Occupational Empowerment Program Is ‘Helping Humboldt’
Press release from the Department of Health and Human Services:
The property surrounding the library in Eureka is getting some much needed attention, thanks to a new program that provides residents with meaningful work that serves the community.
Humboldt County Department of Health & Human Services’ (DHHS) new Helping Humboldt program gives participants, many of whom have little to no work histories, opportunities to learn work skills while helping beautify the community.
Program Coordinator Melissa Furbee said the goal is to provide tangible job skills to assist participants into permanent employment.
Also through this program, General Relief recipients have an opportunity to work off their repayable benefits.
Furbee said participants benefit from learning soft job skills like showing up on time and learning how to troubleshoot work dynamics, to more concrete skills like landscaping techniques.
As many as six participants and a project leader meet at a set time and assist with a project at a county facility or another location in the community. For example, Furbee said participants go to the Humboldt County Library’s Eureka branch weekly where they pick up trash in front of and behind the building.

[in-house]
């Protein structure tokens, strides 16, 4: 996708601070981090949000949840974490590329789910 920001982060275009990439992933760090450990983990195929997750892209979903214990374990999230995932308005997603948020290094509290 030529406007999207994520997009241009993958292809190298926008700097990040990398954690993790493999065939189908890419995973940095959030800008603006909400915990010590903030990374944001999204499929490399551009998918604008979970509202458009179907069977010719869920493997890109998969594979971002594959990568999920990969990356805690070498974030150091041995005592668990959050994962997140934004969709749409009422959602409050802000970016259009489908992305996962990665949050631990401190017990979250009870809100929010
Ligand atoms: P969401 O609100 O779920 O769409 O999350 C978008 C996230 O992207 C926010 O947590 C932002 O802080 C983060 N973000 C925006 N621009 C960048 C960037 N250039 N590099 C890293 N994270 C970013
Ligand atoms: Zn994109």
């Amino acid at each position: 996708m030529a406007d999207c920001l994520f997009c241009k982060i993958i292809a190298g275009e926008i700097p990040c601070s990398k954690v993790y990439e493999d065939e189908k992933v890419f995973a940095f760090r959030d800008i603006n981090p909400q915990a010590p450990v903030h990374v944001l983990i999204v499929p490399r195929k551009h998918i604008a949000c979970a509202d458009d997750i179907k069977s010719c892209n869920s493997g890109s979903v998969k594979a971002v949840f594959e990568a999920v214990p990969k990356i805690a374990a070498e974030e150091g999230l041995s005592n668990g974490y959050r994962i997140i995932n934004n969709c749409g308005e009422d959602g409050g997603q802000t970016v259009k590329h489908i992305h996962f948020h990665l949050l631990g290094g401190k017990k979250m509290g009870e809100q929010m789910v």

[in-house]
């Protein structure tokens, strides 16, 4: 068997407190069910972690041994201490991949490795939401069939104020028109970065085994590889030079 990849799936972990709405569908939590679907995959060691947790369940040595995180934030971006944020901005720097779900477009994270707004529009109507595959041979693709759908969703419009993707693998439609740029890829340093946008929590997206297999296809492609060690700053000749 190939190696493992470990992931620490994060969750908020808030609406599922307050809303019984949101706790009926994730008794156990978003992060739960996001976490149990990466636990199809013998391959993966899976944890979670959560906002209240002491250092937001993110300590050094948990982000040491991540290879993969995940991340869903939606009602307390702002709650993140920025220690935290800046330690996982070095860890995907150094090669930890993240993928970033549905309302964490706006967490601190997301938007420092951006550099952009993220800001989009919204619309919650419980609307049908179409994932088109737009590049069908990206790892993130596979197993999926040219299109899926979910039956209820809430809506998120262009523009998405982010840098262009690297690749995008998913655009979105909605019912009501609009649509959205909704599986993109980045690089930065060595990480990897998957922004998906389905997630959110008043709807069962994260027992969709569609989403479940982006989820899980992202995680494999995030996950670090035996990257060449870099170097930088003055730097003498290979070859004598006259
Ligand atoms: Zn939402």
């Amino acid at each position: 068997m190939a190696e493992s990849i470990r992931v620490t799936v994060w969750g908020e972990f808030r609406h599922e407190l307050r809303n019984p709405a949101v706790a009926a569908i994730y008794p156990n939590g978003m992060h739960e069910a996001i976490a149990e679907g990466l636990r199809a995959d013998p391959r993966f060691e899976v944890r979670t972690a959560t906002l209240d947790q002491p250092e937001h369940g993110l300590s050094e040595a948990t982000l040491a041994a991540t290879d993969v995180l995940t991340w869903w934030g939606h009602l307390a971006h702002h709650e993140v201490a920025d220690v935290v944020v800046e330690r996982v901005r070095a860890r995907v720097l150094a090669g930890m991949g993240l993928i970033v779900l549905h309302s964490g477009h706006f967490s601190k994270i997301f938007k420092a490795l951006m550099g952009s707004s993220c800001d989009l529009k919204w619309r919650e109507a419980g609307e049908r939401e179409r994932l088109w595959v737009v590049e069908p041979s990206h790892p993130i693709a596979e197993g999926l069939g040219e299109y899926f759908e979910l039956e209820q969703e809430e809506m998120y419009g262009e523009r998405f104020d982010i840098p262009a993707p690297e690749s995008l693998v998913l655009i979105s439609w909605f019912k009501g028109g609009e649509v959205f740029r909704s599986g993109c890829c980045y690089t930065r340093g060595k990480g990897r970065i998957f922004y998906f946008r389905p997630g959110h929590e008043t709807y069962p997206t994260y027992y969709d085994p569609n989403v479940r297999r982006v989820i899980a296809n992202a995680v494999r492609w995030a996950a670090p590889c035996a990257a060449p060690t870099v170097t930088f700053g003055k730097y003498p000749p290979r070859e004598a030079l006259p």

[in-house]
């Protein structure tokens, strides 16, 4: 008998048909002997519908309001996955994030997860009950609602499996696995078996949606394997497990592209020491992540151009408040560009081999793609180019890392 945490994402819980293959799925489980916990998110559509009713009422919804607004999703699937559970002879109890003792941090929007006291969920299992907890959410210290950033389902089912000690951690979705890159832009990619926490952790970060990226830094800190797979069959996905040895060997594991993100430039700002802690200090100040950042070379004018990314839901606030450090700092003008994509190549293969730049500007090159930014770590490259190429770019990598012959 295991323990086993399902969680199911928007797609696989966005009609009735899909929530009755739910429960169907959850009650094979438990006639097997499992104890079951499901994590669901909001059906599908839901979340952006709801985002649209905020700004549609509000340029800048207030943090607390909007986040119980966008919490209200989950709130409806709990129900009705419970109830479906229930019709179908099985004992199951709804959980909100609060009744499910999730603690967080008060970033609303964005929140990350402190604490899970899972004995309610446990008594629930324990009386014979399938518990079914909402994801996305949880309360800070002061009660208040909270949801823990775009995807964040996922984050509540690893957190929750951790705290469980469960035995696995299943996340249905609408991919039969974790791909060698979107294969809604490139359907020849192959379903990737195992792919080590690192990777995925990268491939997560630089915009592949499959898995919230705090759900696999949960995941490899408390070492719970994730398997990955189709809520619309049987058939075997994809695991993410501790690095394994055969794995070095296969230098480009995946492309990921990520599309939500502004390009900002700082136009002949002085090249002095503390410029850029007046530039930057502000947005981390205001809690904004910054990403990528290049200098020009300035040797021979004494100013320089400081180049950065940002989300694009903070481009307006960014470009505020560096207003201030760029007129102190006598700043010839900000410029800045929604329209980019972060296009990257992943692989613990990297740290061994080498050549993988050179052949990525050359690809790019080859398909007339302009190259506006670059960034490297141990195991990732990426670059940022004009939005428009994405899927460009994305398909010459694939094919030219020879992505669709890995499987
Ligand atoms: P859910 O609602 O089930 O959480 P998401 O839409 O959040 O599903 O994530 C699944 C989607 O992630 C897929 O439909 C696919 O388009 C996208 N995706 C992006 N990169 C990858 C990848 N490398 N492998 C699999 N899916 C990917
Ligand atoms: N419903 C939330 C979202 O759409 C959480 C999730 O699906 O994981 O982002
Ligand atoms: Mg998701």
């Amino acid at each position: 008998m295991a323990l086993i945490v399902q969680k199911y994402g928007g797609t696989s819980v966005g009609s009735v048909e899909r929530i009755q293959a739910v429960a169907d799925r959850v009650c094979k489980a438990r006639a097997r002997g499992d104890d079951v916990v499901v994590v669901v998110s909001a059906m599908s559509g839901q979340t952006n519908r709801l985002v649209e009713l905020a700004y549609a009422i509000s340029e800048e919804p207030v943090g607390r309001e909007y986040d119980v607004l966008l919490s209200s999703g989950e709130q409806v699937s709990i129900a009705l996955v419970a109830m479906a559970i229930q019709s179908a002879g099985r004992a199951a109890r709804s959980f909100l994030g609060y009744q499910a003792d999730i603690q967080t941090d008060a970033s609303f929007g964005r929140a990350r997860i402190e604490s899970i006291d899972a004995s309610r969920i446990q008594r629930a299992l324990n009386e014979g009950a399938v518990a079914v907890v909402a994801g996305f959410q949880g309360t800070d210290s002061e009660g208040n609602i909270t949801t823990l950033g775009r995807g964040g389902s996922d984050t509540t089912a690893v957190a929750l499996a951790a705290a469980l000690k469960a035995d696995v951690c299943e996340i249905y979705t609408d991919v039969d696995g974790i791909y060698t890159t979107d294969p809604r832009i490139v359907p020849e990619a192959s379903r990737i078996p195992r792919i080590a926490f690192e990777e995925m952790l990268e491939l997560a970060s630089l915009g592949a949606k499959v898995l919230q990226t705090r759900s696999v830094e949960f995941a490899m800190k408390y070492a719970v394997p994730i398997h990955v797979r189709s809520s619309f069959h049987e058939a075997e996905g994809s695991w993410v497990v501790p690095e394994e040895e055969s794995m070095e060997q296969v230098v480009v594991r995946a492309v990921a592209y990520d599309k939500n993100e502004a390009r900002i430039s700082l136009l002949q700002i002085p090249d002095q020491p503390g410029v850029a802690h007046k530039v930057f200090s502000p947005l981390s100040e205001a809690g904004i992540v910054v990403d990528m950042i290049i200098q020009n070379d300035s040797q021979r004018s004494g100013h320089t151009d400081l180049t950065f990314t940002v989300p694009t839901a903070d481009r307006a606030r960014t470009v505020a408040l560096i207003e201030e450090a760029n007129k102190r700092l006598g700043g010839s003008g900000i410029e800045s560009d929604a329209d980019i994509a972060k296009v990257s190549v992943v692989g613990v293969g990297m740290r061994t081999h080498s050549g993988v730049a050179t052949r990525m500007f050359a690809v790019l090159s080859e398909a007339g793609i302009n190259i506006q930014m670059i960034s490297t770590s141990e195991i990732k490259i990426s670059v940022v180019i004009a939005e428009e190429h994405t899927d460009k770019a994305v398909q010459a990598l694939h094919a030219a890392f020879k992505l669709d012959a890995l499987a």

Library Operations Manager Ronda Wittenberg said, “Helping Humboldt has already made noticeable and favorable improvements to the library grounds, specifically in our patron parking lot. We look forward to even more grounds improvements as the program comes up to full speed.”
Connie Lorenzo, program manager for DHHS’s Employment Training Division, said, “The ultimate goal of the program is getting people doing constructive community work, but also getting people ready for work. We’re really focused on that piece. How do you engage and motivate, and help people get plugged back in? This isn’t just busy work. You’re out in your community giving back.”
While the program is still in its infancy, plans to expand it are already in the works. Lorenzo said they are planning to make it available to probationers and clients from other DHHS programs, as well as working with members of the business community to see what other locations need assistance with trash cleanup, light landscaping and eventually some graffiti abatement.
“It’s beneficial for the community to see our clients being constructive members of the community and giving back,” Lorenzo said. “It’s something that has an impact on the local community.”